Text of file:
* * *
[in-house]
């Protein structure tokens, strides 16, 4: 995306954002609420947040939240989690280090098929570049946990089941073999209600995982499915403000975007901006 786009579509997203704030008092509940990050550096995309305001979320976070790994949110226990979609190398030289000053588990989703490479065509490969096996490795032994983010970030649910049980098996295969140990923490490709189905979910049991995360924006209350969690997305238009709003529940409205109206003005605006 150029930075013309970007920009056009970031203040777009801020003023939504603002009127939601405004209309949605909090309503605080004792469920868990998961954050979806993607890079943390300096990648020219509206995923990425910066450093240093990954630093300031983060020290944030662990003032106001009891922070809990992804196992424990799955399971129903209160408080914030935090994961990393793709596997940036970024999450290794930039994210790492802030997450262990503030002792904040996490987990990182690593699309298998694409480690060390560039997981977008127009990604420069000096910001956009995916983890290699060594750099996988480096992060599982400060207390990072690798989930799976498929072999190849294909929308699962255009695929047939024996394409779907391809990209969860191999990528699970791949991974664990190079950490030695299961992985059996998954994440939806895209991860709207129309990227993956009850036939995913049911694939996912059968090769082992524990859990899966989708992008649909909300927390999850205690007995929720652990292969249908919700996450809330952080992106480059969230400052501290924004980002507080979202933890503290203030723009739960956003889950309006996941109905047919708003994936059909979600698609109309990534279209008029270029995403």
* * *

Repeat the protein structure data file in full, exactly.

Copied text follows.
[in-house]
């Protein structure tokens, strides 16, 4: 995306954002609420947040939240989690280090098929570049946990089941073999209600995982499915403000975007901006 786009579509997203704030008092509940990050550096995309305001979320976070790994949110226990979609190398030289000053588990989703490479065509490969096996490795032994983010970030649910049980098996295969140990923490490709189905979910049991995360924006209350969690997305238009709003529940409205109206003005605006 150029930075013309970007920009056009970031203040777009801020003023939504603002009127939601405004209309949605909090309503605080004792469920868990998961954050979806993607890079943390300096990648020219509206995923990425910066450093240093990954630093300031983060020290944030662990003032106001009891922070809990992804196992424990799955399971129903209160408080914030935090994961990393793709596997940036970024999450290794930039994210790492802030997450262990503030002792904040996490987990990182690593699309298998694409480690060390560039997981977008127009990604420069000096910001956009995916983890290699060594750099996988480096992060599982400060207390990072690798989930799976498929072999190849294909929308699962255009695929047939024996394409779907391809990209969860191999990528699970791949991974664990190079950490030695299961992985059996998954994440939806895209991860709207129309990227993956009850036939995913049911694939996912059968090769082992524990859990899966989708992008649909909300927390999850205690007995929720652990292969249908919700996450809330952080992106480059969230400052501290924004980002507080979202933890503290203030723009739960956003889950309006996941109905047919708003994936059909979600698609109309990534279209008029270029995403």